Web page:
E. an ad hoc argument

15. Using textual clues, one can conclude that “androcentric” most probably means

A. robot-centered

B. world-centered

C. female-centered

D. self-centered

E. male-centered

16. In addition to indicating a direct quotation, the author uses quotation marks to indicate

A. the jargon of politics and warfare

B. the coining of a phrase

C. a definition

D. the author’s scholarship

E. that the author does not take responsibility for her words

17. In paragraph 4, “increasingly injurious as society progresses” is reinforced by all of the following except:

A. “ill effects already touched on” [paragraph 4]

B. “active war” [paragraph 4]

C. “weaker nations to be ‘conquered’ and ‘annexed’” [paragraph 5]

D. “illegitimate expenses of fighting” [paragraph 6]

E. “Women do not understand politics” [paragraph 8]

18. According to the author, men view the primary purpose of government to be

A. educating the people

B. solving the “mass of public problems”

C. obtaining as much power as possible

D. economics

E. health

19. The argument shifts from a discussion of warfare to a discussion of politics in the first lines of which of the following paragraphs?

A. paragraph 4

B. paragraph 5

C. paragraph 6

D. paragraph 7

E. paragraph 9

20. The tone of the passage is best described as

A. ambivalent

B. reverent

C. condescending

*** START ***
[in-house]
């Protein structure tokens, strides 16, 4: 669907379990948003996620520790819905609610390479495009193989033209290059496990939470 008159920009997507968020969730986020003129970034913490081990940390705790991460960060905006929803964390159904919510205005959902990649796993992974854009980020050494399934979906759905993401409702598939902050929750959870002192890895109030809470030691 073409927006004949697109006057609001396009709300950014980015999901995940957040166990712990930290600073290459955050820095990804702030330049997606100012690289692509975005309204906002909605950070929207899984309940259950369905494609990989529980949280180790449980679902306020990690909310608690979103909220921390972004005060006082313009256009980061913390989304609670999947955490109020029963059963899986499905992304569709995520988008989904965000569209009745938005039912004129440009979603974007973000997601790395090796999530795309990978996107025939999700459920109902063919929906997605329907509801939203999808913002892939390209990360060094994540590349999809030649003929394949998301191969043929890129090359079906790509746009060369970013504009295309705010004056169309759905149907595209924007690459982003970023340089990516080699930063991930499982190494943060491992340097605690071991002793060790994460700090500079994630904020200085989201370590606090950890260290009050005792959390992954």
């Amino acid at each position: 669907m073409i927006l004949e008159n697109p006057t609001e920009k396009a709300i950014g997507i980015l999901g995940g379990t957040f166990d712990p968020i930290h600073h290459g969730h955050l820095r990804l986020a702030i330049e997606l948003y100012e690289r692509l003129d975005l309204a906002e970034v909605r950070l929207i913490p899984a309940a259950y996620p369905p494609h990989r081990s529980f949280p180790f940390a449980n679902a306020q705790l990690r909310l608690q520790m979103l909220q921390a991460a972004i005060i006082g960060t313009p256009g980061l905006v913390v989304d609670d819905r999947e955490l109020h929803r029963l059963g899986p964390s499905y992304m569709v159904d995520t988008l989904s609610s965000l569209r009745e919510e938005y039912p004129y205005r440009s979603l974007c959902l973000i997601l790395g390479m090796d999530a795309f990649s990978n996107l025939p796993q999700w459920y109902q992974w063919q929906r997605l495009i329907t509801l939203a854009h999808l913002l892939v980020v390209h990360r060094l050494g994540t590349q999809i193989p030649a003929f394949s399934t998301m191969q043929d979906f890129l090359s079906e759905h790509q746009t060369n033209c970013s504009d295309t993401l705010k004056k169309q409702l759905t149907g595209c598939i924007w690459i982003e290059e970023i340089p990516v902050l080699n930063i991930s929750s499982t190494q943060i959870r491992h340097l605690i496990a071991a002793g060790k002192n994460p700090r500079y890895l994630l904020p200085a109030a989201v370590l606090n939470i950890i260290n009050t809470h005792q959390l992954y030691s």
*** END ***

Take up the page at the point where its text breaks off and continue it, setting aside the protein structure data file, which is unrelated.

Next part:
D. accusatory

E. indifferent

21. The style of the passage can best be described as

A. poetic and emotional

B. editorial and analytical

C. mocking and self-serving

D. preaching and moralistic

E. authoritative and pretentious

22. To present her argument, Gilman primarily uses which of the following rhetorical strategies (techniques/modes of discourse)?

A. process

B. definition

C. cause and effect

D. narration

E. description

23. “It,” as used in paragraphs 4, 5, and 6, only refers to

A. “Fighting is to them the real business of life” [paragraph 3]

B. “evil effects” [paragraph 4]

C. “man-managed nation” [paragraph 4]

D. “preferential tariffs” [paragraph 5]

E. “spoils system” [paragraph 6]

Questions 24–33 are based on the speech “On the Death of Martin Luther King, Jr.” by Robert F. Kennedy.


24. The primary purpose of RFK’s speech is most probably to

A. inform the people of the event

B. praise the accomplishments of Martin Luther King, Jr.

C. offer condolences to King’s family

D. call for calm and unity between blacks and whites

E. offer condolences to the black community at large

25. Which of the following paragraphs does not contain examples of parallel structure?

A. paragraph 3 beginning with “In this difficult …”

B. paragraph 6 beginning with “My favorite poet …”

C. paragraph 7 beginning with “What we need …”

D. paragraph 9 beginning with “We can do well …”

E. paragraph 10 beginning with “But the vast majority …”

26. Paragraph 5 contains an example of

A. understatement

B. figurative language

C. sarcasm

D. logical fallacy

E. analogous example